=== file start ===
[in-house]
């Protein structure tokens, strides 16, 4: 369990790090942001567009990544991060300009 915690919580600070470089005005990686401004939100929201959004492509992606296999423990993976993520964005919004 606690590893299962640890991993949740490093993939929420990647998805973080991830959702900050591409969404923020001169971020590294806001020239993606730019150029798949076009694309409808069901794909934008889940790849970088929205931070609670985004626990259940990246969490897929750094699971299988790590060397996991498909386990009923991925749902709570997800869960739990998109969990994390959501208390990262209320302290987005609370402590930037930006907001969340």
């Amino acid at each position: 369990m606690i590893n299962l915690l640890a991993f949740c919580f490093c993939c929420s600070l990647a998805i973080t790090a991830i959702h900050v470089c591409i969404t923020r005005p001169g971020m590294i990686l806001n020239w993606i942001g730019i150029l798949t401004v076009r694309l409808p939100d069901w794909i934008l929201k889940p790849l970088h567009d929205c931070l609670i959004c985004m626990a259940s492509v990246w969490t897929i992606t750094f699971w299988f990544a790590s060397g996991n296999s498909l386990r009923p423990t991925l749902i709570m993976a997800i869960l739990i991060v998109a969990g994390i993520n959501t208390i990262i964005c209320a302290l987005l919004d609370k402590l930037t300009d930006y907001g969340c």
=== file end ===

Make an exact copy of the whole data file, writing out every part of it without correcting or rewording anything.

[in-house]
């Protein structure tokens, strides 16, 4: 369990790090942001567009990544991060300009 915690919580600070470089005005990686401004939100929201959004492509992606296999423990993976993520964005919004 606690590893299962640890991993949740490093993939929420990647998805973080991830959702900050591409969404923020001169971020590294806001020239993606730019150029798949076009694309409808069901794909934008889940790849970088929205931070609670985004626990259940990246969490897929750094699971299988790590060397996991498909386990009923991925749902709570997800869960739990998109969990994390959501208390990262209320302290987005609370402590930037930006907001969340």
């Amino acid at each position: 369990m606690i590893n299962l915690l640890a991993f949740c919580f490093c993939c929420s600070l990647a998805i973080t790090a991830i959702h900050v470089c591409i969404t923020r005005p001169g971020m590294i990686l806001n020239w993606i942001g730019i150029l798949t401004v076009r694309l409808p939100d069901w794909i934008l929201k889940p790849l970088h567009d929205c931070l609670i959004c985004m626990a259940s492509v990246w969490t897929i992606t750094f699971w299988f990544a790590s060397g996991n296999s498909l386990r009923p423990t991925l749902i709570m993976a997800i869960l739990i991060v998109a969990g994390i993520n959501t208390i990262i964005c209320a302290l987005l919004d609370k402590l930037t300009d930006y907001g969340c």